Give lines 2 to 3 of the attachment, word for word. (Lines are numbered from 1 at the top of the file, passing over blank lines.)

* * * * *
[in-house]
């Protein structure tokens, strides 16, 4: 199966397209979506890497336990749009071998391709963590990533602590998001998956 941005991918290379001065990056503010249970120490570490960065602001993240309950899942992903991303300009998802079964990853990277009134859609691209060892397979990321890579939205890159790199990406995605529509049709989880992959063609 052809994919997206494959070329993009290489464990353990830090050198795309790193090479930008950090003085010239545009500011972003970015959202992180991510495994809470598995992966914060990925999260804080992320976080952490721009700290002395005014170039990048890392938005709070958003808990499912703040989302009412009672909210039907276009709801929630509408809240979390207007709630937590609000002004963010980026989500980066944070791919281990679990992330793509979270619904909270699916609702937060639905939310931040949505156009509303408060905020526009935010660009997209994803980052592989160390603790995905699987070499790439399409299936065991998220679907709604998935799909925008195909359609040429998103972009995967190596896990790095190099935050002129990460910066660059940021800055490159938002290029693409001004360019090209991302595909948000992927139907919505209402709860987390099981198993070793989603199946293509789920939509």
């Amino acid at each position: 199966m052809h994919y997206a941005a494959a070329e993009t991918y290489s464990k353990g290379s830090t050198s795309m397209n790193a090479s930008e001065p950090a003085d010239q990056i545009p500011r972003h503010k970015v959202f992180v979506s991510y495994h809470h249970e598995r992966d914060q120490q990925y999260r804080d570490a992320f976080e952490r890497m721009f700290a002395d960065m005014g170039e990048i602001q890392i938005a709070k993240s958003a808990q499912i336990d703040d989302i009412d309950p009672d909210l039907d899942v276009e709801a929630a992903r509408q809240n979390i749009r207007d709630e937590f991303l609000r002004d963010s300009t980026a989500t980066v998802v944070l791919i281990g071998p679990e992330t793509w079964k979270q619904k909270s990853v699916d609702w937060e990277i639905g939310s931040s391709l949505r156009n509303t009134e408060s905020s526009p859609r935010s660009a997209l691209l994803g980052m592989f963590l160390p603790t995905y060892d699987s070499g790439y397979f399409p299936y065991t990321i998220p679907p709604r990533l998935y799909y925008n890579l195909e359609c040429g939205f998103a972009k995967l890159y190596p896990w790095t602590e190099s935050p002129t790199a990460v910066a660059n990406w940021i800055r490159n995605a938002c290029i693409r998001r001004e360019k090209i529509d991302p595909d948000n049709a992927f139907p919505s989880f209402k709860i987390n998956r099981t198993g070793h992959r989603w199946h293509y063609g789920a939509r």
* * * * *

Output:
């Protein structure tokens, strides 16, 4: 199966397209979506890497336990749009071998391709963590990533602590998001998956 941005991918290379001065990056503010249970120490570490960065602001993240309950899942992903991303300009998802079964990853990277009134859609691209060892397979990321890579939205890159790199990406995605529509049709989880992959063609 052809994919997206494959070329993009290489464990353990830090050198795309790193090479930008950090003085010239545009500011972003970015959202992180991510495994809470598995992966914060990925999260804080992320976080952490721009700290002395005014170039990048890392938005709070958003808990499912703040989302009412009672909210039907276009709801929630509408809240979390207007709630937590609000002004963010980026989500980066944070791919281990679990992330793509979270619904909270699916609702937060639905939310931040949505156009509303408060905020526009935010660009997209994803980052592989160390603790995905699987070499790439399409299936065991998220679907709604998935799909925008195909359609040429998103972009995967190596896990790095190099935050002129990460910066660059940021800055490159938002290029693409001004360019090209991302595909948000992927139907919505209402709860987390099981198993070793989603199946293509789920939509």
């Amino acid at each position: 199966m052809h994919y997206a941005a494959a070329e993009t991918y290489s464990k353990g290379s830090t050198s795309m397209n790193a090479s930008e001065p950090a003085d010239q990056i545009p500011r972003h503010k970015v959202f992180v979506s991510y495994h809470h249970e598995r992966d914060q120490q990925y999260r804080d570490a992320f976080e952490r890497m721009f700290a002395d960065m005014g170039e990048i602001q890392i938005a709070k993240s958003a808990q499912i336990d703040d989302i009412d309950p009672d909210l039907d899942v276009e709801a929630a992903r509408q809240n979390i749009r207007d709630e937590f991303l609000r002004d963010s300009t980026a989500t980066v998802v944070l791919i281990g071998p679990e992330t793509w079964k979270q619904k909270s990853v699916d609702w937060e990277i639905g939310s931040s391709l949505r156009n509303t009134e408060s905020s526009p859609r935010s660009a997209l691209l994803g980052m592989f963590l160390p603790t995905y060892d699987s070499g790439y397979f399409p299936y065991t990321i998220p679907p709604r990533l998935y799909y925008n890579l195909e359609c040429g939205f998103a972009k995967l890159y190596p896990w790095t602590e190099s935050p002129t790199a990460v910066a660059n990406w940021i800055r490159n995605a938002c290029i693409r998001r001004e360019k090209i529509d991302p595909d948000n049709a992927f139907p919505s989880f209402k709860i987390n998956r099981t198993g070793h992959r989603w199946h293509y063609g789920a939509r």